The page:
Monthly Archives: January 2006

Jason, a jazz guitarist in graduate school

Found this on rec.music.makers.guitar.jazz – a graduate student in jazz guitar is blogging on his experiences at Improvisations on a Theme. It’s in the extremely early stages but just might offer some valuable insight into what’s going on at the university level in jazz studies.

I plan to keep an eye on it, and it’s going on the blogroll here in case you (or I) need to find it.

Jody Fisher and "The Art of Solo Guitar"


On my to-buy list is Jody Fisher‘s “Impromptu,” samples of which are available here. Jody has quite a career writing instruction books for Alfred Publishing, and his jazz methods are some of the best around (and I make that claim about very few of the books I see).

While Jody is a prolific teacher and author, he also sounds fantastic. He lives somewhere in Southern California’s desert and gigs a lot in the Palm Springs and Lake Arrowhead area. He’s the closest player out there to the sound of Ted Greene in terms of great chordal voice leading, strong melody and use of artificial harmonics (which Ted took from Chet Atkins, Tal Farlow and Lenny Breau and refined).

I’ve never worked out of Jody’s books before, but he has a new two-volume series, available from his Web site as well as Jamey Aebersold’s site, called “The Art of Solo Guitar,” which aims to teach the skills to IMPROVISE as solo guitarist, creating arrangements and playing over changes on the fly (as opposed to performing a previously written-out, unchanging version).

While there are hundreds of books devoted to teaching single-line improvisation, both specific to the guitar and for other (or all) instruments and perhaps a dozen on how to play solo guitar, there are very few that bring solo guitar and improvisation together. It’s like the old analogy about giving a man a fish and he’ll eat for a day, but give him a fishing pole (and a supply of hooks, bait and fishing line) and he’ll eat for a lifetime. I think there’s value in both the fish and the pole. You can still get a lot out of an arrangement of a standard tune and derive ideas and approaches that will work with other songs, and that way at least you have something to play for people.

But building the nuts and bolts of a technique that can be applied to every tune you see, man that is one hell of a fishing pole.

Does Blogger’s Dashboard work with Internet Explorer 6.0?

Not so well. I don’t think the problem is in the composing of blog posts but in the reading of them via IE 6.0.

Trying to center type or do block quotes in the “compose” mode is an exercise in frustration, and photos that appear at the top of a post often obscure the headline below. It might look OK to users of other browsers, but it looks like hell on IE 6.0.

And type is occasionally not appearing but does show up when you screw with the window a bit.

NONE of these problems happen on the Mac with Safari (which doesn’t support full Blogger functionality). Guess I’ll have to go back to Firefox, even though the Blogger help pages insist that IE 6.0 works just fine (although the Blogger people all use Firefox, so you know which browser gets all the love).

Maybe I’m missing an IE update.

The troubles of KCRW

Chris Douridas, above, from his Web site.

Famous Van Nuys resident Sandra Tsing Loh guest-blogs for Cathy Seipp on the trouble, past and present, of KCRW-FM, touching on her own firing for the expletive that indadvertently reached the air, but centering on the current controversy surrounding Chris Douridas, who is under suspicion of attempted kidnapping and drugging a teenage girl at a Santa Monica bar. (Note to all: L.A. Times is requiring registration these days, but you don’t have to be a subscriber to do it). Sandra’s comment was prompted by the break in the media silence by L.A. Times columnist Megan Daum, who I think was pretty darn kind to all concerned. At one insipid point, this happens in Daum’s piece:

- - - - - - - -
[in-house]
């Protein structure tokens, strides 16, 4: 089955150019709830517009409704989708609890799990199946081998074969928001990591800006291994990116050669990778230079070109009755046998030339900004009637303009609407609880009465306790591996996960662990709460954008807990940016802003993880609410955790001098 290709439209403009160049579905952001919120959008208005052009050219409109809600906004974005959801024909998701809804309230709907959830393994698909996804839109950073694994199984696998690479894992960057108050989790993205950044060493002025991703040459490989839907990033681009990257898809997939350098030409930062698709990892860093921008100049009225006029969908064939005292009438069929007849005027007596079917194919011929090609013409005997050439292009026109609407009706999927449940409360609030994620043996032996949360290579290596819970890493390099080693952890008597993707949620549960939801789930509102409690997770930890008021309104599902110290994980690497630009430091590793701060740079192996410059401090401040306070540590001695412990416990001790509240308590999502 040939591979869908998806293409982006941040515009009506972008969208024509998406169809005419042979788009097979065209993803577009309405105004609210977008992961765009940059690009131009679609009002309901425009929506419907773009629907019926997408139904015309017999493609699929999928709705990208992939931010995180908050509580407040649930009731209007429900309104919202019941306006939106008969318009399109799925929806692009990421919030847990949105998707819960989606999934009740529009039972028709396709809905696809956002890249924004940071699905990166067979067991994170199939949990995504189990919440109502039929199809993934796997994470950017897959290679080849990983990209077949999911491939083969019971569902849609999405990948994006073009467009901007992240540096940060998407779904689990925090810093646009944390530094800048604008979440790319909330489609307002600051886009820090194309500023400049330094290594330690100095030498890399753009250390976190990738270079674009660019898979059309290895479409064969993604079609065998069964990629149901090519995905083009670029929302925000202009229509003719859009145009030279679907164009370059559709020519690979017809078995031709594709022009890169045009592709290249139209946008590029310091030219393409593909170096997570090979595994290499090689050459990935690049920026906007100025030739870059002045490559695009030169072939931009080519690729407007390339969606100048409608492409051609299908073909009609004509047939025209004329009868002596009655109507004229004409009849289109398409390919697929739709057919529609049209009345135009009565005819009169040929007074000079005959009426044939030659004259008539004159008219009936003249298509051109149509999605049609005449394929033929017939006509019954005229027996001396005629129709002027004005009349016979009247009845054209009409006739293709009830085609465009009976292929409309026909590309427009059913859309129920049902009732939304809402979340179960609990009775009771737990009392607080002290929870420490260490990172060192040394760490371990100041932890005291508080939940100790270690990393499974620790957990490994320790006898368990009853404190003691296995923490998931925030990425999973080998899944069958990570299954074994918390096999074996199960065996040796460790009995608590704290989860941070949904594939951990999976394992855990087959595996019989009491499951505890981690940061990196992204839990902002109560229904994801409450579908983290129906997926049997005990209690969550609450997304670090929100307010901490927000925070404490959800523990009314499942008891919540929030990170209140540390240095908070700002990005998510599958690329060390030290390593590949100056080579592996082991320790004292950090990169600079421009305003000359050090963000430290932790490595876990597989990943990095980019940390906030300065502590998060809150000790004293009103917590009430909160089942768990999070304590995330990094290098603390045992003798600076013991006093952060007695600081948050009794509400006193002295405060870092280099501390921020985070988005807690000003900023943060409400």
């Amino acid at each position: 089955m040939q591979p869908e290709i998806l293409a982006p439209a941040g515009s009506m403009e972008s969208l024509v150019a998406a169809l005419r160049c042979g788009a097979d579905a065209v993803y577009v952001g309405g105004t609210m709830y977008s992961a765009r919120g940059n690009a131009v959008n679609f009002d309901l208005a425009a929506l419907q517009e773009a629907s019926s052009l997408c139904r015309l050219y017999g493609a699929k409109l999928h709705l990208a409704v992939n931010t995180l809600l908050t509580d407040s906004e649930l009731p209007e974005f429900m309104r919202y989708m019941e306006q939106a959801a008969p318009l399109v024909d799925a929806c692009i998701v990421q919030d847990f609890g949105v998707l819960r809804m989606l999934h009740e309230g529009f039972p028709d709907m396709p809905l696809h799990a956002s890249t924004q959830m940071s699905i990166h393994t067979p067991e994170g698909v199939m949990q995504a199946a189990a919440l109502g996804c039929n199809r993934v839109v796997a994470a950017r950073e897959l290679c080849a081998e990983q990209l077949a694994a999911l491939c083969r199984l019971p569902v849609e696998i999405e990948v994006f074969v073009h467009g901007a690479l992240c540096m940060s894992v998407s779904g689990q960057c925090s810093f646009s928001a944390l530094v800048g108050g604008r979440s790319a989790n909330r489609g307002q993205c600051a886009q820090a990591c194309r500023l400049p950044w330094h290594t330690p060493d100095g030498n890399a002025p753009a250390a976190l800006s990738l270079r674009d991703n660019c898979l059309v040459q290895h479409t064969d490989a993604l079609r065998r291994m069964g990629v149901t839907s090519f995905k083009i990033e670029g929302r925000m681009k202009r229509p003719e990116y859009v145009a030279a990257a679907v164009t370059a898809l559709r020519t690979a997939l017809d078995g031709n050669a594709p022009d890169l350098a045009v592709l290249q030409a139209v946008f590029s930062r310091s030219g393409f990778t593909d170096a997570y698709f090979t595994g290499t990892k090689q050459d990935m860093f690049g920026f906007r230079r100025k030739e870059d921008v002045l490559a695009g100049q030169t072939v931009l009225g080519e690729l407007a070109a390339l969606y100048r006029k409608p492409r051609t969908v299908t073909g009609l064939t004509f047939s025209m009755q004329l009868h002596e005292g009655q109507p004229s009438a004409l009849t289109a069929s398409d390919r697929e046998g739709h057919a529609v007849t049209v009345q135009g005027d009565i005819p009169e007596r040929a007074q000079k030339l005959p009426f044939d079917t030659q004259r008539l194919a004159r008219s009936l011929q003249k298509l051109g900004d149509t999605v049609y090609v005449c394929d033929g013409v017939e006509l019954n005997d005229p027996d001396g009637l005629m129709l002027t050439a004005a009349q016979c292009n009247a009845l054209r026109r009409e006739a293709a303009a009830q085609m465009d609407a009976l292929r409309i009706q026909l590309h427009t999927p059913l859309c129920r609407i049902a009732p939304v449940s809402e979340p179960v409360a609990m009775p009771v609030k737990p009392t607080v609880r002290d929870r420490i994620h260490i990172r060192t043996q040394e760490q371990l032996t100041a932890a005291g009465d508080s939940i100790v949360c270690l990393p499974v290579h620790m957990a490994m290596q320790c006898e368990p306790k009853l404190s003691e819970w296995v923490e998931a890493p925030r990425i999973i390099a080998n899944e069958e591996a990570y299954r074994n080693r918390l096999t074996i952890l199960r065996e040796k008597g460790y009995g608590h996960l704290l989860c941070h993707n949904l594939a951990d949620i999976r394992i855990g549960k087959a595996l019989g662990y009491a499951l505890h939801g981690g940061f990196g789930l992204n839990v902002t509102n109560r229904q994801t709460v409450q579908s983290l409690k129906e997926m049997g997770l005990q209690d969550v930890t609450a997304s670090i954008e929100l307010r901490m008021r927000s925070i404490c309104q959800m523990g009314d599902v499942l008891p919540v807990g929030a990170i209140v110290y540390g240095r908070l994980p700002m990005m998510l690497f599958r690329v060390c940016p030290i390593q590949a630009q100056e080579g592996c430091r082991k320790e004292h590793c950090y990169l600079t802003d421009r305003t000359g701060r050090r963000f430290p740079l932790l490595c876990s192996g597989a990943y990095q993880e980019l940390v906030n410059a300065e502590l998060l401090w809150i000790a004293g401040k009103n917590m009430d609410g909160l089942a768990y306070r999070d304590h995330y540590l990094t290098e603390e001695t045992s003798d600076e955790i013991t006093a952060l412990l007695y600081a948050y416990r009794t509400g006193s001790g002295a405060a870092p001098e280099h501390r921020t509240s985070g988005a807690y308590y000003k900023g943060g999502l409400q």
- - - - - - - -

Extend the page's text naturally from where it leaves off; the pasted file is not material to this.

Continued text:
Others, though, are nearly choking on the drool of their schadenfreude. When the news of Douridas’ arrest broke, even the fact that it was buried on page B3 didn’t keep people from circulating e-mails filled with catty conjectures about who might be next. What if Daniel Schorr was caught shoplifting at Wal-Mart? Imagine if Terry Gross was nabbed on Sunset Boulevard in a compromising position with Divine Brown. Imagine!

Is she outing Terry Gross here? That aside, the whole paragraph trivializes a serious matter — potential kidnapping and rape of a child. If I was her editor (and I am not), I would kick that one right back with a “What are you thinking?” note.

However, Sandra hits it right:

KCRW, of course, has a long history of removing people from the air any time for any reason. After (was it?) 10 years, Ruth (Seymour, who runs the station)
recently thought afternoon announcer Cindi Burke’s voice suddenly sounded funny — gone. Joe Frank has a horrific story to tell about being fired by Ruth just before his new series was scheduled to start, with the twist that KCRW then issued a statement that Joe had decided to take a voluntary leave for health reasons. . .

As I’ve mentioned elsewhere (aka: in LA Times), I came of age in a time when KCRW’s signature broadcaster was Joe Frank, a writer who spoke openly to us, across the ether, about our deepest, darkest, weirdest, most embarrassing, and at times most hilarious predilections. When he satirized KCRW’s own pledge drives (“Do you enjoy long moonlit walks on the beach in Bali? Do you. . . ? Do you. . . ? Sorry–in fact no, you DIDN’T win the Bali sweepstakes”), it was the break in the sonic wash that gave KCRW, for me, a kind of. . . call it a kind of three-dimensional personality. It was something recognizably human.

My “relationship” with public radio in general, and KCRW in particular, is, for want of a better word, fragmented. I do listen to a lot of public radio, but my listening time is divided between KCRW, KPCC, KKJZ and KCSN, and I’m mostly trying to catch NPR news and jazz or classical music (the latter two of which barely appear on KCRW and are nonexistent on the mostly talk KPCC). So I was happy to see Sandra’s commentaries picked up by KPCC, including the new “Loh Down on Science” (am I spelling that right?), produced by Loh’s alma mater Caltech and which airs at 9:20 a.m. weekdays in the middle of “Day to Day” on 89.3.